The most basic questions trigger angry arguments. For instance, into what category do we put autism in the first place? In 2013, President Obama said that “we’re still unable to cure diseases like Alzheimer's or autism or fully reverse the effects of a stroke.” The language of “disease” and “cure” offends some in the autism community. “We don’t view autism as a disease to be cured and we don’t think we need fixing,” says Ari Ne’eman of the Autistic Self-Advocacy Network. “We do feel comfortable with the word disability because we understand what it means.” From this perspective, autism is difference that requires accommodation, not an illness that requires eradication. Adherents of this position liken autism to homosexuality, which psychiatrists once deemed to be a disorder. Conversely, some parents take offense at opposition to a cure. “Anyone with the mental and verbal ability to challenge autism research is not autistic on a scale that I care to recognize,” writes autism parent James Terminello. “Opposition to finding a cure is particularly hurtful to parents who still mourn the loss of the child that could have been. A line has been crossed.”
As autism diagnoses become increasingly common, health officials have wondered how many U.S. kids have relatively mild symptoms and how many have more serious symptoms, such as very low IQ and inability to speak.
A first-of-its-kind study released Wednesday shows the rate of such “profound” autism is rising, though far slower than milder autism cases.
“It’s very important to know how many people have profound autism so that we can properly prepare for their needs,” including more health and education services, said Alison Singer, executive director of the advocacy and research group Autism Science Foundation.
Autism spectrum disorder (autism) is a heterogeneous condition that poses challenges in describing the needs of individuals with autism and making prognoses about future outcomes. We applied a newly proposed definition of profound autism to surveillance data to estimate the percentage of children with autism who have profound autism and describe their sociodemographic and clinical characteristics.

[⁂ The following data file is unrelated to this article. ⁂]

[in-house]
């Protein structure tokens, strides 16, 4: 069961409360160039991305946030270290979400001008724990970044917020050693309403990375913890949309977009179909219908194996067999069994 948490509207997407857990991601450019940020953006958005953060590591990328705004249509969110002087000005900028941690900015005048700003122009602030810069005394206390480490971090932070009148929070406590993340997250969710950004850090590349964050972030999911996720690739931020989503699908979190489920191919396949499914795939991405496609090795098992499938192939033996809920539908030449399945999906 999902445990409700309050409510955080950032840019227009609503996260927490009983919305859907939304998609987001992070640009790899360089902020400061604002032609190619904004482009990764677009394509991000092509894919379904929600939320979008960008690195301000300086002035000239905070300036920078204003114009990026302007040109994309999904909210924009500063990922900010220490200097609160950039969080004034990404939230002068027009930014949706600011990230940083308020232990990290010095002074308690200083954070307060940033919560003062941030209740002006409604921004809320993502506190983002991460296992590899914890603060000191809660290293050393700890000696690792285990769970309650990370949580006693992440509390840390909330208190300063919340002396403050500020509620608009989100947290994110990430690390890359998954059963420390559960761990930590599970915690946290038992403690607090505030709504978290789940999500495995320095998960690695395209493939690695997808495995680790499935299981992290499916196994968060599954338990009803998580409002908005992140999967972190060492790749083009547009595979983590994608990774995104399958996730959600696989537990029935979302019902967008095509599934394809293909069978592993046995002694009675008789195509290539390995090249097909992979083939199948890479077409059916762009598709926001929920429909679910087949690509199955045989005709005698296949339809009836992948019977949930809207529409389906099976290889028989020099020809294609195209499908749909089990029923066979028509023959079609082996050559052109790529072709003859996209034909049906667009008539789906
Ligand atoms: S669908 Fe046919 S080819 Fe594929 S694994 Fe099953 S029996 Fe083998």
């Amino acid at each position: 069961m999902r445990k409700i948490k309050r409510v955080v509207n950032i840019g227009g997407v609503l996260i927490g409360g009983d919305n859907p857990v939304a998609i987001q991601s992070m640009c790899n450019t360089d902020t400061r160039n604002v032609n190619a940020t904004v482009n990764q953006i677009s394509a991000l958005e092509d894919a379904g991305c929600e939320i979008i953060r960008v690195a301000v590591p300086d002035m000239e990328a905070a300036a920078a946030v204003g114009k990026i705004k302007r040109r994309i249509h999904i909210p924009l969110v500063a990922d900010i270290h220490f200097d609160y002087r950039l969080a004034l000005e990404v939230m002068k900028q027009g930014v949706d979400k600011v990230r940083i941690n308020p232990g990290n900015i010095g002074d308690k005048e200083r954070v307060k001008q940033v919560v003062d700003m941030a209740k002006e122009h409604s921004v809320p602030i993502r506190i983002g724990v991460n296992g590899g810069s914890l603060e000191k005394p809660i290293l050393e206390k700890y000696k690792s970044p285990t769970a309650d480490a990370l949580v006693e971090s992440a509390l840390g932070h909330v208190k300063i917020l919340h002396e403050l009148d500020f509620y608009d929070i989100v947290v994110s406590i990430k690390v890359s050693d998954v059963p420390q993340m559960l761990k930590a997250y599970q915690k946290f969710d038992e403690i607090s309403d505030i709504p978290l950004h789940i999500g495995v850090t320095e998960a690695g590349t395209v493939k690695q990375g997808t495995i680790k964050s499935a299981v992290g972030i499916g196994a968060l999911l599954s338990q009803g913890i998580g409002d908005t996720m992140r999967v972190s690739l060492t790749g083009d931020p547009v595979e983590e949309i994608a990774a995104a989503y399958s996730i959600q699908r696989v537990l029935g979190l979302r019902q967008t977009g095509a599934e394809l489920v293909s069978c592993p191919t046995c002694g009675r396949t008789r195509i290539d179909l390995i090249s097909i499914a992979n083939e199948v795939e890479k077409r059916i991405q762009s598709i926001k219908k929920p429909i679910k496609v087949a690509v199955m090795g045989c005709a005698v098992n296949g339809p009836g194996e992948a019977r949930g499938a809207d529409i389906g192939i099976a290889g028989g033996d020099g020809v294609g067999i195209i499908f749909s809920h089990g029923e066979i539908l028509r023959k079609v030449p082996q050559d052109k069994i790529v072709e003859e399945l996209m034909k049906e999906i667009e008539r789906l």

We analyzed population-based surveillance data from the Autism and Developmental Disabilities Monitoring Network for 20 135 children aged 8 years with autism during 2000-2016. Children were classified as having profound autism if they were nonverbal, were minimally verbal, or had an intelligence quotient <50.
The percentage of 8-year-old children with profound autism among those with autism was 26.7%. Compared with children with non–profound autism, children with profound autism were more likely to be female, from racial and ethnic minority groups, of low socioeconomic status, born preterm or with low birth weight; have self-injurious behaviors; have seizure disorders; and have lower adaptive scores. In 2016, the prevalence of profound autism was 4.6 per 1000 8-year-olds. The prevalence ratio (PR) of profound autism was higher among non-Hispanic Asian/Native Hawaiian/Other Pacific Islander (PR = 1.55; 95 CI, 1.38-1.73), non-Hispanic Black (PR = 1.76; 95% CI, 1.67-1.86), and Hispanic (PR = 1.50; 95% CI, 0.88-1.26) children than among non-Hispanic White children.
As the population of children with autism continues to change, describing and quantifying the population with profound autism is important for planning. Policies and programs could consider the needs of people with profound autism across the life span to ensure their needs are met.
From the article:
Among the 20 135 children aged 8 years with autism in the 2000-2016 surveillance years, approximately 27% overall met the case definition of profound autism. In 2016, the most recent surveillance year, the prevalence of profound autism was 1 in 218 children aged 8 years. To our knowledge, this study is the first US population-based study quantifying the prevalence and describing the characteristics of the population with profound autism. This analysis used data from a long-running surveillance system for autism in the United States, allowing profound autism to be quantified in a well-described cohort of school-aged children. It is important to identify these children because they are underrepresented in autism research and intervention studies and generally have the greatest need for services and supports. Children with profound autism may have considerable medical complexity and likely may not be able to live independently or perform tasks of daily living as they age.15,16 It is essential that policies, programs, and resources are tailored to the profound autism population across the life span to ensure their needs are met.
While the prevalence of both profound and non–profound autism increased over time (2000-2016), the increase was greater for non–profound autism (from 1 in 254 to 1 in 70 children aged 8 years) than for profound autism (from 1 in 373 to 1 in 218 children aged 8 years); while attenuated, this trend remained when we used the 2002 study year as the starting reference point. This finding suggests that the composition of the identified autism population changed as the overall identified autism prevalence increased.